Where to Eat and Drink in Waltham

Waltham is becoming a dining and drinking destination in its own right. Ahead, your road map to what’s open now and what’s coming soon.
where to eat in waltham

Photograph by Ruby Wallace-Ewing


Red Bird

361 Moody St.

The globe-hopping comfort dishes here—slow-cooked carnitas tamales (pictured above); lumache pasta tossed with sweet rock shrimp and chorizo; duck confit with root vegetable hash—would be right at home at Boston gastropub favorite Franklin Café. Which makes sense, since chef-owner Dan Stokes is a veteran of the restaurant. Be sure to peruse the cocktail list, which features creative combinations like the Red Light Special, a bright mash-up of homemade citrus-infused vodka, limoncello, and lingonberry syrup.

where to eat in waltham

Photograph by Ruby Wallace-Ewing


Moody’s Delicatessen & Provisions

468 Moody St.

Joshua Smith’s house-cured meats and breakfast sandwiches have developed such a following that he’s expanded into the space next door, with a full-service restaurant nicknamed “The Back Room,” slated to open this month. The dining room—the centerpiece of which is a butcher-block island for preparing custom meat boards—will feature wood-grilled meats, flatbreads (pictured above), and, of course, charcuterie.

where to eat in waltham

Courtesy of Whole House Restaurant Group



1265 Main St.

For his second restaurant venture, WAAF morning-show host Greg Hill is bringing back the traditional “beefsteak” dinner—that is, the meaty -banquet-style feast, enjoyed sans utensils, that was popular in New York and New Jersey in the early 1900s. Scheduled to open by early fall on the former Polaroid campus, the restaurant will offer both family-style “beefsteak” options (eat ’em with your hands) as well as an à la carte steakhouse menu.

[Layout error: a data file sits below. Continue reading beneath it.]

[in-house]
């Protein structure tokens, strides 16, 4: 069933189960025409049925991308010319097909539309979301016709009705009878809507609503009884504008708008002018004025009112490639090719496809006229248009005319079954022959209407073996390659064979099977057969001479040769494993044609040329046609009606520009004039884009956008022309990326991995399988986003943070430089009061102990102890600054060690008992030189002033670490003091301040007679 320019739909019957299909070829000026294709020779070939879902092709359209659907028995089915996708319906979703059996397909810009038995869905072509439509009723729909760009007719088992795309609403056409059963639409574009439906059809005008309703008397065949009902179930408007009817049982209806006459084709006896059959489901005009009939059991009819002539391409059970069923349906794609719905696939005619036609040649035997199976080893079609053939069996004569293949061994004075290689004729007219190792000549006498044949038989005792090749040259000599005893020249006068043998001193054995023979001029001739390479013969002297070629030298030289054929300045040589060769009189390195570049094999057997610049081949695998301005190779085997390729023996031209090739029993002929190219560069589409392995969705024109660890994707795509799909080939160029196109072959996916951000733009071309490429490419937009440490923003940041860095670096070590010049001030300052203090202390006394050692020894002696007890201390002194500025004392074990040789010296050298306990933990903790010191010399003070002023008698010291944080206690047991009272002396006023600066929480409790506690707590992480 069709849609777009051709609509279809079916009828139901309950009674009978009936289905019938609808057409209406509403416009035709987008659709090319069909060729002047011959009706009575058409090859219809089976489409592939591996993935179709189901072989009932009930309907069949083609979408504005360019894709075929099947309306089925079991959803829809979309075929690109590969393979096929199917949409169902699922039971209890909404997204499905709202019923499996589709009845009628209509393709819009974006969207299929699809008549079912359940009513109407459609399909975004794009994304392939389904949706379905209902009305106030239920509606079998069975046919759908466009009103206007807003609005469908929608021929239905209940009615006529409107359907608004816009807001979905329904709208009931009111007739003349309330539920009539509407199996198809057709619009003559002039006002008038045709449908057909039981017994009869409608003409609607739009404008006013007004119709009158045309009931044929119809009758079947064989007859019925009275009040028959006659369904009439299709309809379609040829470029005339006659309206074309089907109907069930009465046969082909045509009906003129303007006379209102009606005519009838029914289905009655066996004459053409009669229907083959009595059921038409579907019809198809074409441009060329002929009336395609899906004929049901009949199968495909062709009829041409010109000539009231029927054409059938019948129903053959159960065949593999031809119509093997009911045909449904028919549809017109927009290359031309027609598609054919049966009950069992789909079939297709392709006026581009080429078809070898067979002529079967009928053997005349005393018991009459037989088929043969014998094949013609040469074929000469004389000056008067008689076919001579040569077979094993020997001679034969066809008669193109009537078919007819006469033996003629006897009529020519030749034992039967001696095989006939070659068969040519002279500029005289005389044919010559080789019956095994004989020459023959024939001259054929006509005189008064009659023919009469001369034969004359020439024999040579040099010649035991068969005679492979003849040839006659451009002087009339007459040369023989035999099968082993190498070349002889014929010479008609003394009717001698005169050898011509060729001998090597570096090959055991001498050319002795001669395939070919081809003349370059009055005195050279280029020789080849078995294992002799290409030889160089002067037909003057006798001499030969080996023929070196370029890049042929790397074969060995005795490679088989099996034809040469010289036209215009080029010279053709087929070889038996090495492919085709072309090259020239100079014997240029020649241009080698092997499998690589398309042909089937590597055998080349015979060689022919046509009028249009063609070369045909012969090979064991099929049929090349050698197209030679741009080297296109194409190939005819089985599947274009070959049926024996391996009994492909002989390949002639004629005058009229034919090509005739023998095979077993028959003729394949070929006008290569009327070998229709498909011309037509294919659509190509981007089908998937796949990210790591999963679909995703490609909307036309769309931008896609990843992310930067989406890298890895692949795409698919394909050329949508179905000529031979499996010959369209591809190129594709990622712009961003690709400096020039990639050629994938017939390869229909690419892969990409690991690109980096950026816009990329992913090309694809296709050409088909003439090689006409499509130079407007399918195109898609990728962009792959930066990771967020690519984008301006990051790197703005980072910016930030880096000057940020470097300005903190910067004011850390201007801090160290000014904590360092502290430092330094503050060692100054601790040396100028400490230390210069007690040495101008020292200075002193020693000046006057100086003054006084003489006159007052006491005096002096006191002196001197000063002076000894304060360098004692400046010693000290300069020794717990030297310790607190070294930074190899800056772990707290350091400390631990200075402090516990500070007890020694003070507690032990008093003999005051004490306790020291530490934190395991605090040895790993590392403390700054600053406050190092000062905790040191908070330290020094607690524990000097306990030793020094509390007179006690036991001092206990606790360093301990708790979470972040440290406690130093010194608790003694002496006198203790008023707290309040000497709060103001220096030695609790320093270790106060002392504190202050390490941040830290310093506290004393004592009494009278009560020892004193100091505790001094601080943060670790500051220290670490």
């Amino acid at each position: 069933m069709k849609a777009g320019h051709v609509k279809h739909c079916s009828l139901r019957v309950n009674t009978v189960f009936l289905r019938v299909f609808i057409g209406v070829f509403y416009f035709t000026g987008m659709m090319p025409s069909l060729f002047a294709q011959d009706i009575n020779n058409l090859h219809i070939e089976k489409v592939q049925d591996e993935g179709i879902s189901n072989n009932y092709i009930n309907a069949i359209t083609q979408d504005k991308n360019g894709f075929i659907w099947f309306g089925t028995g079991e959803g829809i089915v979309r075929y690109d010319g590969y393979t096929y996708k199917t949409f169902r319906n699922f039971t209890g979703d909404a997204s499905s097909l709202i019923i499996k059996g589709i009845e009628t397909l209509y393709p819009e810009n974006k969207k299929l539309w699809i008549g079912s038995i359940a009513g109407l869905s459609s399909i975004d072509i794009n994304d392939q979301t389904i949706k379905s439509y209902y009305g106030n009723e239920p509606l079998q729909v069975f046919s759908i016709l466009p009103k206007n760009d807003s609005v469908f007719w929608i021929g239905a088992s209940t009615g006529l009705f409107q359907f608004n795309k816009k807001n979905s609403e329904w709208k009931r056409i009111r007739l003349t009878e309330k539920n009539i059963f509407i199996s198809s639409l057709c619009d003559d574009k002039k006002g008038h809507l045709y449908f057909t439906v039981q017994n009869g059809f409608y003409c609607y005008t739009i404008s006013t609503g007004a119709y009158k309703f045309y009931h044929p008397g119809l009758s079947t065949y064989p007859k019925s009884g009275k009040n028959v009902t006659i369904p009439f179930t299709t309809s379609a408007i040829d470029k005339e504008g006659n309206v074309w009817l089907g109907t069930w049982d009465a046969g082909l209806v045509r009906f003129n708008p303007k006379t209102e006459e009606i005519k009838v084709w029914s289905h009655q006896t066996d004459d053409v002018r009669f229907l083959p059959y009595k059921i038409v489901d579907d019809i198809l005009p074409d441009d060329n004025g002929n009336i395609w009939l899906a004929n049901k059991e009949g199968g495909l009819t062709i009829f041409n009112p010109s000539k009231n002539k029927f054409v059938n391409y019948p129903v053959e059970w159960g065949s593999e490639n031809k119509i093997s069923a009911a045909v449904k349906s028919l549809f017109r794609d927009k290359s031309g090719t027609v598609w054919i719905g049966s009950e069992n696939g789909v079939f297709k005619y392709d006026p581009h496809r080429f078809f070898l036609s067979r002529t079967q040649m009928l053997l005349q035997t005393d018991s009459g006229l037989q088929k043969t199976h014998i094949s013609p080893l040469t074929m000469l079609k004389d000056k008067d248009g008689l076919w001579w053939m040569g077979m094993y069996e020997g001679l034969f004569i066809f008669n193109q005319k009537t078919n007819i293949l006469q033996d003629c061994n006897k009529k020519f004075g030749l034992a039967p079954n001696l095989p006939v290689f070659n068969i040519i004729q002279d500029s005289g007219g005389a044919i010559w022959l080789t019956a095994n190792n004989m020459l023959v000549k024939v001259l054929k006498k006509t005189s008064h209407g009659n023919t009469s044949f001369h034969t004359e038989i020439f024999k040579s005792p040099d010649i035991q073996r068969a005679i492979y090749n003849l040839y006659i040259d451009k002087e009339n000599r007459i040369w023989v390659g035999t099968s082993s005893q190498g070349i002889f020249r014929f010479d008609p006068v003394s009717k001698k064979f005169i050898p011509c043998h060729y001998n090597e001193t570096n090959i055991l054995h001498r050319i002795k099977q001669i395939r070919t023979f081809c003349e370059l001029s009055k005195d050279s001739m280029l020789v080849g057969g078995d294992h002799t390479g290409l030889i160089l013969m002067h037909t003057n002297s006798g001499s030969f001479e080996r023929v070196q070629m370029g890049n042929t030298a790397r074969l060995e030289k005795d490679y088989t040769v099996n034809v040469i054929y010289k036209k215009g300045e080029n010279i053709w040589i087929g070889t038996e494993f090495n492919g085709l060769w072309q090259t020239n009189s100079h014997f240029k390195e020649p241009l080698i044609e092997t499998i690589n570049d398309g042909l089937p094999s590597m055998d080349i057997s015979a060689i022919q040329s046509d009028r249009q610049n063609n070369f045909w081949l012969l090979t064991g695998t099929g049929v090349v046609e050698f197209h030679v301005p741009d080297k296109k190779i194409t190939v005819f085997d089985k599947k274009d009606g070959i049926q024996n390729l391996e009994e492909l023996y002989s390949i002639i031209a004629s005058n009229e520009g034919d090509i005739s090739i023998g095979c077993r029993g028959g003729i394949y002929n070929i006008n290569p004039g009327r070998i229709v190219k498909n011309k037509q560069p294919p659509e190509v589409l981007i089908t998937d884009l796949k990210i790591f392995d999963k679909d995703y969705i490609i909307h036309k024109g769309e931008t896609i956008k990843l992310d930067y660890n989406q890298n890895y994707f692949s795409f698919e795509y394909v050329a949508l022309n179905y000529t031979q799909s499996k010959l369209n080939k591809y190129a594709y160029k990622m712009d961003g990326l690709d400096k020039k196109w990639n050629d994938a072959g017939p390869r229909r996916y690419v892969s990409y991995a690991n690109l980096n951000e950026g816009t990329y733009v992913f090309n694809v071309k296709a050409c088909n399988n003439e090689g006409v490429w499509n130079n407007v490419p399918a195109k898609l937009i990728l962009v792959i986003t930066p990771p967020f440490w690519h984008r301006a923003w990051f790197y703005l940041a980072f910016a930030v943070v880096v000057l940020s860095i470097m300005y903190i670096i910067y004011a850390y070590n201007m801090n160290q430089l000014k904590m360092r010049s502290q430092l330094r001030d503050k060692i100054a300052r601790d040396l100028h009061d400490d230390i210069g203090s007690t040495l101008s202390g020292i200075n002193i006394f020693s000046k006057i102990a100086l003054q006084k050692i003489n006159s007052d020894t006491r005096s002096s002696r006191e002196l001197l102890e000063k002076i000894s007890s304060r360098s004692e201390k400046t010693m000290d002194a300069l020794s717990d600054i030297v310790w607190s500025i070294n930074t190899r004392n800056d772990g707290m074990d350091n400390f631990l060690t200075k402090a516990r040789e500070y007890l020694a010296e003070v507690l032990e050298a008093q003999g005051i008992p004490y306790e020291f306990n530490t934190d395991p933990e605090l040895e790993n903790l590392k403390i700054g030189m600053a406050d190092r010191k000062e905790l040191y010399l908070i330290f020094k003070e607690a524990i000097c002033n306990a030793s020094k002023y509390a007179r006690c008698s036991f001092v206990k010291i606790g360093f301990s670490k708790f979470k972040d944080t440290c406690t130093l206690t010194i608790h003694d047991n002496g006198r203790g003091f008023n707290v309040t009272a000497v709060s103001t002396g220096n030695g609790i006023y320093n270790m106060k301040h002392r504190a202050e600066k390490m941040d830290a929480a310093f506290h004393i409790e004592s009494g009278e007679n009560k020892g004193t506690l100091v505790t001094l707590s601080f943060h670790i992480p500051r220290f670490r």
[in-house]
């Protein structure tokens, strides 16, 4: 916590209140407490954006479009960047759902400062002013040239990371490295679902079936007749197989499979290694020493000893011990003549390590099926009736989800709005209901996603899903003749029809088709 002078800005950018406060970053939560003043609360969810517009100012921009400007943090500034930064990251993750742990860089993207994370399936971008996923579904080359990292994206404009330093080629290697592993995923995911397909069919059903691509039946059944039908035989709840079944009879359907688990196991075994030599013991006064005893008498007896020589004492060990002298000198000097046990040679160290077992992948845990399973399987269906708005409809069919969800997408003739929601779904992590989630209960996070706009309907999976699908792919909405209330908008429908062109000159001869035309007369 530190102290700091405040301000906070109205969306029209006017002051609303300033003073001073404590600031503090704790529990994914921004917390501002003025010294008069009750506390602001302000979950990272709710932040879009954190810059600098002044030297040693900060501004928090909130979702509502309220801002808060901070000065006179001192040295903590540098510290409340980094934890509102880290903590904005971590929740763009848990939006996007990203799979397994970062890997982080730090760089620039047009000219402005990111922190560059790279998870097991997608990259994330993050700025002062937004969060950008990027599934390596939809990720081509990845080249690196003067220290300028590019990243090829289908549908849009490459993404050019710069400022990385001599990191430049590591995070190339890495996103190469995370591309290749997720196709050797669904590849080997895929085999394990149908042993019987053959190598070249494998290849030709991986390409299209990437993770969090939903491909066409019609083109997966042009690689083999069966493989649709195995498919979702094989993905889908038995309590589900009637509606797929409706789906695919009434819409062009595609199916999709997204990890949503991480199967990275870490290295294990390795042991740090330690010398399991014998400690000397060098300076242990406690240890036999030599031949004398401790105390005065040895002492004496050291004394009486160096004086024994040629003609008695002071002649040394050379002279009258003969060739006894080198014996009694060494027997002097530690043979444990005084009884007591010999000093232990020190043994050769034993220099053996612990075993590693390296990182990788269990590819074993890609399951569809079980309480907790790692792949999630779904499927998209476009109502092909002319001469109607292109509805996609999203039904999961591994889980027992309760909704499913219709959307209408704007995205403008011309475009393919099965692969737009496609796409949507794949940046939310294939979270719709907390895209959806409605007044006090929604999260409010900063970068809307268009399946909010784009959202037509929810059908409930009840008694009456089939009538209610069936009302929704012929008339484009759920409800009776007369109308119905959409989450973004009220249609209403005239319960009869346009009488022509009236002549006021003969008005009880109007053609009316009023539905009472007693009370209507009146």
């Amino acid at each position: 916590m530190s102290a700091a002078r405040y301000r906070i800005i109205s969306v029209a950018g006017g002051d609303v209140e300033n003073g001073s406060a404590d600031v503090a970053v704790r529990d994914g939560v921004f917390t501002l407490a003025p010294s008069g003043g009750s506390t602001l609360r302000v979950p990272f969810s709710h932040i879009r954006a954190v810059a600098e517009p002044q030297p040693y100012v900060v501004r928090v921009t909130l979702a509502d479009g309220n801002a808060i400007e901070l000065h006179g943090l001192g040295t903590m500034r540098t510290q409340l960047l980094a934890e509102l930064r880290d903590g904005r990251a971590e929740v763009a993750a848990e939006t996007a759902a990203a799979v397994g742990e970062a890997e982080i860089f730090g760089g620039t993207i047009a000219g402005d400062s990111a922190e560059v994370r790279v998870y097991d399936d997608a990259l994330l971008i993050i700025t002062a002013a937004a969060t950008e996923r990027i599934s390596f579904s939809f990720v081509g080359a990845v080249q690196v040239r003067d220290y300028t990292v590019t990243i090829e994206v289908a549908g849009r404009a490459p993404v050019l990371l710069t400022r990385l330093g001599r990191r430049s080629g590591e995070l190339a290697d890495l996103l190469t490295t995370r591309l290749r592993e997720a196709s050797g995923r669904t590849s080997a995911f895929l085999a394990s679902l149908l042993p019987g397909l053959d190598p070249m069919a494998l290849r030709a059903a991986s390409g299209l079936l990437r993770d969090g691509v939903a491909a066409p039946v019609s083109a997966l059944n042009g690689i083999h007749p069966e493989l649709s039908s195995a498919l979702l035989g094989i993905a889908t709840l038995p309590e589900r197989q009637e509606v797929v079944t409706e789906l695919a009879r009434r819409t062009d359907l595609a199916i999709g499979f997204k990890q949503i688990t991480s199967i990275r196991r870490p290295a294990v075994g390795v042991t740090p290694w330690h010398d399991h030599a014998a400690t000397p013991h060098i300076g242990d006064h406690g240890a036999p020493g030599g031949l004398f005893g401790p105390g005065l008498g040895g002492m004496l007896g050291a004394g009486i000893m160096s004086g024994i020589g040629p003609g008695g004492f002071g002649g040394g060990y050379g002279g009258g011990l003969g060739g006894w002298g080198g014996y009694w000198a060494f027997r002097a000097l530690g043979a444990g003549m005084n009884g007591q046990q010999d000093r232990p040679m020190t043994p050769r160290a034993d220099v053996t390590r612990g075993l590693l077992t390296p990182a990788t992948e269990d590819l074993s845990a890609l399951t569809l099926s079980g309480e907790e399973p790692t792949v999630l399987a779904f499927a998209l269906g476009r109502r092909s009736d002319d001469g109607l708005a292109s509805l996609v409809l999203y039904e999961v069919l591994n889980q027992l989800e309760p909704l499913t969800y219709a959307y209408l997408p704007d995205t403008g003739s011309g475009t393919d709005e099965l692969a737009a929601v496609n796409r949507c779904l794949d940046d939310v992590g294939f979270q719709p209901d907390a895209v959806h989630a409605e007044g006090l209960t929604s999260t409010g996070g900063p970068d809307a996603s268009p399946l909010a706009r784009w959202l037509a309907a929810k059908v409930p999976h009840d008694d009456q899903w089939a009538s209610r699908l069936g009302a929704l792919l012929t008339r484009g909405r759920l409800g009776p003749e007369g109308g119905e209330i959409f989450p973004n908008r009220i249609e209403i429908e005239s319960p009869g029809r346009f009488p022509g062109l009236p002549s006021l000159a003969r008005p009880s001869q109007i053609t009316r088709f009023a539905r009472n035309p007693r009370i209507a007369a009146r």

where to eat in waltham

Photograph by David Salafia


Dovetail Sake

99 Felton St.

The Bay State’s first sake brewery is releasing its first batches this spring. Cofounder and brewer Todd Bellomy (pictured above) has been crafting two sake styles: an unfiltered, cloudy nigori, and a dry, fruity junmai-shu. Though the brewery itself isn’t open to the public, Bellomy hopes to expose diners to his sakes and their byproduct, kasu (used for pickling), by bringing them to restaurants in Waltham and beyond.

where to eat in waltham

Photograph by Ruby Wallace-Ewing



16 Felton St. and 185 Crescent St.

Developer Michael Colomba is bringing the flavors of his -native Sicily to Waltham with a restaurant concept that will serve three squares a day. Two locations—a counter-service space across from the commuter-rail station, opening this month, and a full-service venue in the Watch Factory complex, opening in May—will turn out street snacks like cassatelle, panelle, and Sicilian-style arancini (pictured above), in addition to pizza, lasagna, and Parmesans.

Brittany Jasnoff
Brittany Jasnoff Executive Editor at Boston Magazine bjasnoff@bostonmagazine.com